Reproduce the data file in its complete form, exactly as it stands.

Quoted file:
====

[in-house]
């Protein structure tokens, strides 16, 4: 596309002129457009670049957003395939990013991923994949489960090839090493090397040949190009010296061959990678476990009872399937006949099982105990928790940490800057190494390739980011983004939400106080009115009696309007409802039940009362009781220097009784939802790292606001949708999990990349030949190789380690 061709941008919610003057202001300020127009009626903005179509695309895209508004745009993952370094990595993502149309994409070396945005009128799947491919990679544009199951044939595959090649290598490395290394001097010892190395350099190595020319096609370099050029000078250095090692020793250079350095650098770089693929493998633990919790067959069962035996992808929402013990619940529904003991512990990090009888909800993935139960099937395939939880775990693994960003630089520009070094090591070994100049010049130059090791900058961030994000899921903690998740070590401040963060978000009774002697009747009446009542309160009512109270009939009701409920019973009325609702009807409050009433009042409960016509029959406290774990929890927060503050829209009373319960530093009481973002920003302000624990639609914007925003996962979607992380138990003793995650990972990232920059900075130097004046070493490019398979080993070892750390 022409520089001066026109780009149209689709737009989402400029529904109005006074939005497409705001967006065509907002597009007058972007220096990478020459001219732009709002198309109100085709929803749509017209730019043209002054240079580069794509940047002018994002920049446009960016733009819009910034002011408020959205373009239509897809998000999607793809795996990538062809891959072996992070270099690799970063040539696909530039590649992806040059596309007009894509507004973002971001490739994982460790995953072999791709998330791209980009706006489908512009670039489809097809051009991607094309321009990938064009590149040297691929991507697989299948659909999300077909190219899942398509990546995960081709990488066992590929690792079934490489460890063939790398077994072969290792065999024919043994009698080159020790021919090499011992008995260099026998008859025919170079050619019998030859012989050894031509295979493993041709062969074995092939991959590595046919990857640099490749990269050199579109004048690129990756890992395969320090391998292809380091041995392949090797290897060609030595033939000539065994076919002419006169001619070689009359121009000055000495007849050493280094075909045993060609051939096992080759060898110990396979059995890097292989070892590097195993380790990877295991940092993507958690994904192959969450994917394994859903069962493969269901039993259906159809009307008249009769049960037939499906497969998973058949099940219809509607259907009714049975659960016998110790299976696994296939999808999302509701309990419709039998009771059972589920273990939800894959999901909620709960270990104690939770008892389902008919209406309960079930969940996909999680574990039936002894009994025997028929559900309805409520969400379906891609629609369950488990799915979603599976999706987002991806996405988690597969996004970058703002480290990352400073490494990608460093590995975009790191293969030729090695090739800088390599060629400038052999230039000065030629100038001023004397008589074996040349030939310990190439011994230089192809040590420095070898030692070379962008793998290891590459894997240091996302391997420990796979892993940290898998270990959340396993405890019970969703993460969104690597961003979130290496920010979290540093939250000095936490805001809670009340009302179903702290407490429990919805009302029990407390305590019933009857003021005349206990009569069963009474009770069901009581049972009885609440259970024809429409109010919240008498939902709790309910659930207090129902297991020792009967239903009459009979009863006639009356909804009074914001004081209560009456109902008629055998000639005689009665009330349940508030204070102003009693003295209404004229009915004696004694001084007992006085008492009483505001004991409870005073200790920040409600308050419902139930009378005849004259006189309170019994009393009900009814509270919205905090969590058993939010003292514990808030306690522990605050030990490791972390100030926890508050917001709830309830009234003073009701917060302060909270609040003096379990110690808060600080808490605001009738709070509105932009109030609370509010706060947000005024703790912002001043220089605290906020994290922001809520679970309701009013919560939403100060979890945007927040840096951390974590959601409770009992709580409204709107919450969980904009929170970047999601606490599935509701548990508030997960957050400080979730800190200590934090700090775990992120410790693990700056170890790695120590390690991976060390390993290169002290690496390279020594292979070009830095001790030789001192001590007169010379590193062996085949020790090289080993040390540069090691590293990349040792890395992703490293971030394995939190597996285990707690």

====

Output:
[in-house]
């Protein structure tokens, strides 16, 4: 596309002129457009670049957003395939990013991923994949489960090839090493090397040949190009010296061959990678476990009872399937006949099982105990928790940490800057190494390739980011983004939400106080009115009696309007409802039940009362009781220097009784939802790292606001949708999990990349030949190789380690 061709941008919610003057202001300020127009009626903005179509695309895209508004745009993952370094990595993502149309994409070396945005009128799947491919990679544009199951044939595959090649290598490395290394001097010892190395350099190595020319096609370099050029000078250095090692020793250079350095650098770089693929493998633990919790067959069962035996992808929402013990619940529904003991512990990090009888909800993935139960099937395939939880775990693994960003630089520009070094090591070994100049010049130059090791900058961030994000899921903690998740070590401040963060978000009774002697009747009446009542309160009512109270009939009701409920019973009325609702009807409050009433009042409960016509029959406290774990929890927060503050829209009373319960530093009481973002920003302000624990639609914007925003996962979607992380138990003793995650990972990232920059900075130097004046070493490019398979080993070892750390 022409520089001066026109780009149209689709737009989402400029529904109005006074939005497409705001967006065509907002597009007058972007220096990478020459001219732009709002198309109100085709929803749509017209730019043209002054240079580069794509940047002018994002920049446009960016733009819009910034002011408020959205373009239509897809998000999607793809795996990538062809891959072996992070270099690799970063040539696909530039590649992806040059596309007009894509507004973002971001490739994982460790995953072999791709998330791209980009706006489908512009670039489809097809051009991607094309321009990938064009590149040297691929991507697989299948659909999300077909190219899942398509990546995960081709990488066992590929690792079934490489460890063939790398077994072969290792065999024919043994009698080159020790021919090499011992008995260099026998008859025919170079050619019998030859012989050894031509295979493993041709062969074995092939991959590595046919990857640099490749990269050199579109004048690129990756890992395969320090391998292809380091041995392949090797290897060609030595033939000539065994076919002419006169001619070689009359121009000055000495007849050493280094075909045993060609051939096992080759060898110990396979059995890097292989070892590097195993380790990877295991940092993507958690994904192959969450994917394994859903069962493969269901039993259906159809009307008249009769049960037939499906497969998973058949099940219809509607259907009714049975659960016998110790299976696994296939999808999302509701309990419709039998009771059972589920273990939800894959999901909620709960270990104690939770008892389902008919209406309960079930969940996909999680574990039936002894009994025997028929559900309805409520969400379906891609629609369950488990799915979603599976999706987002991806996405988690597969996004970058703002480290990352400073490494990608460093590995975009790191293969030729090695090739800088390599060629400038052999230039000065030629100038001023004397008589074996040349030939310990190439011994230089192809040590420095070898030692070379962008793998290891590459894997240091996302391997420990796979892993940290898998270990959340396993405890019970969703993460969104690597961003979130290496920010979290540093939250000095936490805001809670009340009302179903702290407490429990919805009302029990407390305590019933009857003021005349206990009569069963009474009770069901009581049972009885609440259970024809429409109010919240008498939902709790309910659930207090129902297991020792009967239903009459009979009863006639009356909804009074914001004081209560009456109902008629055998000639005689009665009330349940508030204070102003009693003295209404004229009915004696004694001084007992006085008492009483505001004991409870005073200790920040409600308050419902139930009378005849004259006189309170019994009393009900009814509270919205905090969590058993939010003292514990808030306690522990605050030990490791972390100030926890508050917001709830309830009234003073009701917060302060909270609040003096379990110690808060600080808490605001009738709070509105932009109030609370509010706060947000005024703790912002001043220089605290906020994290922001809520679970309701009013919560939403100060979890945007927040840096951390974590959601409770009992709580409204709107919450969980904009929170970047999601606490599935509701548990508030997960957050400080979730800190200590934090700090775990992120410790693990700056170890790695120590390690991976060390390993290169002290690496390279020594292979070009830095001790030789001192001590007169010379590193062996085949020790090289080993040390540069090691590293990349040792890395992703490293971030394995939190597996285990707690």